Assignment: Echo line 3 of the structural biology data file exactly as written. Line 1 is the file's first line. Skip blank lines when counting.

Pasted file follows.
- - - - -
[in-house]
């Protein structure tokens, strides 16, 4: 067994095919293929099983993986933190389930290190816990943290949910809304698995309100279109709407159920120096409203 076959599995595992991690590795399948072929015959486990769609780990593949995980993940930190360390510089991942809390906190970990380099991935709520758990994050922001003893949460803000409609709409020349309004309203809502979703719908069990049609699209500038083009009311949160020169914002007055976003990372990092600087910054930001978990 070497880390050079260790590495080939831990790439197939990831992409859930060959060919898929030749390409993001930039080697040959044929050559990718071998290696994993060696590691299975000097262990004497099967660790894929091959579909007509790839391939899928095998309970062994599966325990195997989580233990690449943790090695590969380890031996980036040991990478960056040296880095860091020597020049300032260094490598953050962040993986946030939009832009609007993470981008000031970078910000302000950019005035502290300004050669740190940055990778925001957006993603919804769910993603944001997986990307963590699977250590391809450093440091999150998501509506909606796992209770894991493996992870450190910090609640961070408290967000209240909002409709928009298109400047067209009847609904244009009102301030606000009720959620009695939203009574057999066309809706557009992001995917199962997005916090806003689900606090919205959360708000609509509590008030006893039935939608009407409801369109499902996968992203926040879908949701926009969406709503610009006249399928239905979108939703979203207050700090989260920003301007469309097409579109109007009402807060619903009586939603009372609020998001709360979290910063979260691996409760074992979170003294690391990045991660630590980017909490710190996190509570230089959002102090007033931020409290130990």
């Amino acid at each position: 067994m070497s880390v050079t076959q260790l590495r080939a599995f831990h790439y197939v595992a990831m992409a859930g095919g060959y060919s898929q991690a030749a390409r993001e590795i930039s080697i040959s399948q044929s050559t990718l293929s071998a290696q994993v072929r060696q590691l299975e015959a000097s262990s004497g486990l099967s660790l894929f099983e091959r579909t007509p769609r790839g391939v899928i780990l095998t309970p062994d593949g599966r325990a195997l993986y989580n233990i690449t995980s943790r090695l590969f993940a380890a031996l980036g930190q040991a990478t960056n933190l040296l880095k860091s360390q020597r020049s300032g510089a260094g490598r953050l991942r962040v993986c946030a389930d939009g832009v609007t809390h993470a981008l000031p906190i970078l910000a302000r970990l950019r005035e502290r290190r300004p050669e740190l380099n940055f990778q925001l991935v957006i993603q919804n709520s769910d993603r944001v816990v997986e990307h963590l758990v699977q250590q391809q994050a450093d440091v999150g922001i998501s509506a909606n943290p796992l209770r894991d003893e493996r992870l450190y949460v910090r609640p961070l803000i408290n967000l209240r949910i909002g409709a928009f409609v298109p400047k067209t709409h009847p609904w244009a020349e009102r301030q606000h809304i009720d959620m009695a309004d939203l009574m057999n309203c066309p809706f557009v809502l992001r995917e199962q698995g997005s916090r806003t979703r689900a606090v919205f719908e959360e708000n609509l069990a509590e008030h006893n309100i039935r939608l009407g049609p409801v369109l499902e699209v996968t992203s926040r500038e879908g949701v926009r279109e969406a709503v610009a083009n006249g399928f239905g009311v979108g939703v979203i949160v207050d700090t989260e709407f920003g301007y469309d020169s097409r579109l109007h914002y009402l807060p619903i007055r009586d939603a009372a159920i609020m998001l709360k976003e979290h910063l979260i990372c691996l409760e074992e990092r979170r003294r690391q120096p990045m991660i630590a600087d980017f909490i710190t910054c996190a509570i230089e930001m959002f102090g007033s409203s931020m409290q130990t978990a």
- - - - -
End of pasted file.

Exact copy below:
């Amino acid at each position: 067994m070497s880390v050079t076959q260790l590495r080939a599995f831990h790439y197939v595992a990831m992409a859930g095919g060959y060919s898929q991690a030749a390409r993001e590795i930039s080697i040959s399948q044929s050559t990718l293929s071998a290696q994993v072929r060696q590691l299975e015959a000097s262990s004497g486990l099967s660790l894929f099983e091959r579909t007509p769609r790839g391939v899928i780990l095998t309970p062994d593949g599966r325990a195997l993986y989580n233990i690449t995980s943790r090695l590969f993940a380890a031996l980036g930190q040991a990478t960056n933190l040296l880095k860091s360390q020597r020049s300032g510089a260094g490598r953050l991942r962040v993986c946030a389930d939009g832009v609007t809390h993470a981008l000031p906190i970078l910000a302000r970990l950019r005035e502290r290190r300004p050669e740190l380099n940055f990778q925001l991935v957006i993603q919804n709520s769910d993603r944001v816990v997986e990307h963590l758990v699977q250590q391809q994050a450093d440091v999150g922001i998501s509506a909606n943290p796992l209770r894991d003893e493996r992870l450190y949460v910090r609640p961070l803000i408290n967000l209240r949910i909002g409709a928009f409609v298109p400047k067209t709409h009847p609904w244009a020349e009102r301030q606000h809304i009720d959620m009695a309004d939203l009574m057999n309203c066309p809706f557009v809502l992001r995917e199962q698995g997005s916090r806003t979703r689900a606090v919205f719908e959360e708000n609509l069990a509590e008030h006893n309100i039935r939608l009407g049609p409801v369109l499902e699209v996968t992203s926040r500038e879908g949701v926009r279109e969406a709503v610009a083009n006249g399928f239905g009311v979108g939703v979203i949160v207050d700090t989260e709407f920003g301007y469309d020169s097409r579109l109007h914002y009402l807060p619903i007055r009586d939603a009372a159920i609020m998001l709360k976003e979290h910063l979260i990372c691996l409760e074992e990092r979170r003294r690391q120096p990045m991660i630590a600087d980017f909490i710190t910054c996190a509570i230089e930001m959002f102090g007033s409203s931020m409290q130990t978990a």